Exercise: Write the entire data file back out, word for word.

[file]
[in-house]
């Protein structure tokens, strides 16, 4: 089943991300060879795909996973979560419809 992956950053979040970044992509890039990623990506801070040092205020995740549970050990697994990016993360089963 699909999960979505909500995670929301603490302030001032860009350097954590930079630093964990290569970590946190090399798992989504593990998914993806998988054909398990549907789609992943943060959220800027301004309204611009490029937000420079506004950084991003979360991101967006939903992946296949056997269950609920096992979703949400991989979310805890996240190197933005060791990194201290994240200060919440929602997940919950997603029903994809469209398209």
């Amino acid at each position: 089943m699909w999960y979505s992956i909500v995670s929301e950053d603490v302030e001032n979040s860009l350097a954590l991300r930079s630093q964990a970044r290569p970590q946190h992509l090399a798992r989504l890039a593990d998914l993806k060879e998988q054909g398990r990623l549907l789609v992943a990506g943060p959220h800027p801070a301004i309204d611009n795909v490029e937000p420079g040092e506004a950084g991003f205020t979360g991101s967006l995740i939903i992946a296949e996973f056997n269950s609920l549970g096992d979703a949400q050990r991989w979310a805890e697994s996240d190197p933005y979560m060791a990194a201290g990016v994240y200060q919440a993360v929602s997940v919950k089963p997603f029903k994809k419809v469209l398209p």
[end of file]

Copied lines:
[in-house]
């Protein structure tokens, strides 16, 4: 089943991300060879795909996973979560419809 992956950053979040970044992509890039990623990506801070040092205020995740549970050990697994990016993360089963 699909999960979505909500995670929301603490302030001032860009350097954590930079630093964990290569970590946190090399798992989504593990998914993806998988054909398990549907789609992943943060959220800027301004309204611009490029937000420079506004950084991003979360991101967006939903992946296949056997269950609920096992979703949400991989979310805890996240190197933005060791990194201290994240200060919440929602997940919950997603029903994809469209398209």
């Amino acid at each position: 089943m699909w999960y979505s992956i909500v995670s929301e950053d603490v302030e001032n979040s860009l350097a954590l991300r930079s630093q964990a970044r290569p970590q946190h992509l090399a798992r989504l890039a593990d998914l993806k060879e998988q054909g398990r990623l549907l789609v992943a990506g943060p959220h800027p801070a301004i309204d611009n795909v490029e937000p420079g040092e506004a950084g991003f205020t979360g991101s967006l995740i939903i992946a296949e996973f056997n269950s609920l549970g096992d979703a949400q050990r991989w979310a805890e697994s996240d190197p933005y979560m060791a990194a201290g990016v994240y200060q919440a993360v929602s997940v919950k089963p997603f029903k994809k419809v469209l398209p």